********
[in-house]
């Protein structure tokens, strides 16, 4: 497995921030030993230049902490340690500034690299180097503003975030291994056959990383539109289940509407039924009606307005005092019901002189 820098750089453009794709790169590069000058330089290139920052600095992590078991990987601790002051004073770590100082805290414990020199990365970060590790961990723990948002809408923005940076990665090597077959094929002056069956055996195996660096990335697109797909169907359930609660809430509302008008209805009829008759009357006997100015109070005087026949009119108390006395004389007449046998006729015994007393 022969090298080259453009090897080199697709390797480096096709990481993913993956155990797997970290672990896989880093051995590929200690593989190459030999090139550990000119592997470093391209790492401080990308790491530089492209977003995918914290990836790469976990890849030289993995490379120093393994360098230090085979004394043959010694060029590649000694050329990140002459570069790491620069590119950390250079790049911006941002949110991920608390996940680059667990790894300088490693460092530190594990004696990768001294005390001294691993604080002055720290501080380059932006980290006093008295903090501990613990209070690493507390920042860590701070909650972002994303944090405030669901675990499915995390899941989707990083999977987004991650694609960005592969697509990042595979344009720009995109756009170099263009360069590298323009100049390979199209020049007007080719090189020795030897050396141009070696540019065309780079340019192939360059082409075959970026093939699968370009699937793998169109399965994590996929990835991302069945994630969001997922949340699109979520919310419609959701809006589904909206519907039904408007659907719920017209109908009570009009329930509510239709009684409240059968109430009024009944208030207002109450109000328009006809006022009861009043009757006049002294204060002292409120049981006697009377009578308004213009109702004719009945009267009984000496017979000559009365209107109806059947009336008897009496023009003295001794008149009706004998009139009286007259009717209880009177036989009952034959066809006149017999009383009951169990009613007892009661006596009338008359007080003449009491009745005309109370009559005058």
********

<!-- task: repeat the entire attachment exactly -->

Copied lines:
[in-house]
């Protein structure tokens, strides 16, 4: 497995921030030993230049902490340690500034690299180097503003975030291994056959990383539109289940509407039924009606307005005092019901002189 820098750089453009794709790169590069000058330089290139920052600095992590078991990987601790002051004073770590100082805290414990020199990365970060590790961990723990948002809408923005940076990665090597077959094929002056069956055996195996660096990335697109797909169907359930609660809430509302008008209805009829008759009357006997100015109070005087026949009119108390006395004389007449046998006729015994007393 022969090298080259453009090897080199697709390797480096096709990481993913993956155990797997970290672990896989880093051995590929200690593989190459030999090139550990000119592997470093391209790492401080990308790491530089492209977003995918914290990836790469976990890849030289993995490379120093393994360098230090085979004394043959010694060029590649000694050329990140002459570069790491620069590119950390250079790049911006941002949110991920608390996940680059667990790894300088490693460092530190594990004696990768001294005390001294691993604080002055720290501080380059932006980290006093008295903090501990613990209070690493507390920042860590701070909650972002994303944090405030669901675990499915995390899941989707990083999977987004991650694609960005592969697509990042595979344009720009995109756009170099263009360069590298323009100049390979199209020049007007080719090189020795030897050396141009070696540019065309780079340019192939360059082409075959970026093939699968370009699937793998169109399965994590996929990835991302069945994630969001997922949340699109979520919310419609959701809006589904909206519907039904408007659907719920017209109908009570009009329930509510239709009684409240059968109430009024009944208030207002109450109000328009006809006022009861009043009757006049002294204060002292409120049981006697009377009578308004213009109702004719009945009267009984000496017979000559009365209107109806059947009336008897009496023009003295001794008149009706004998009139009286007259009717209880009177036989009952034959066809006149017999009383009951169990009613007892009661006596009338008359007080003449009491009745005309109370009559005058």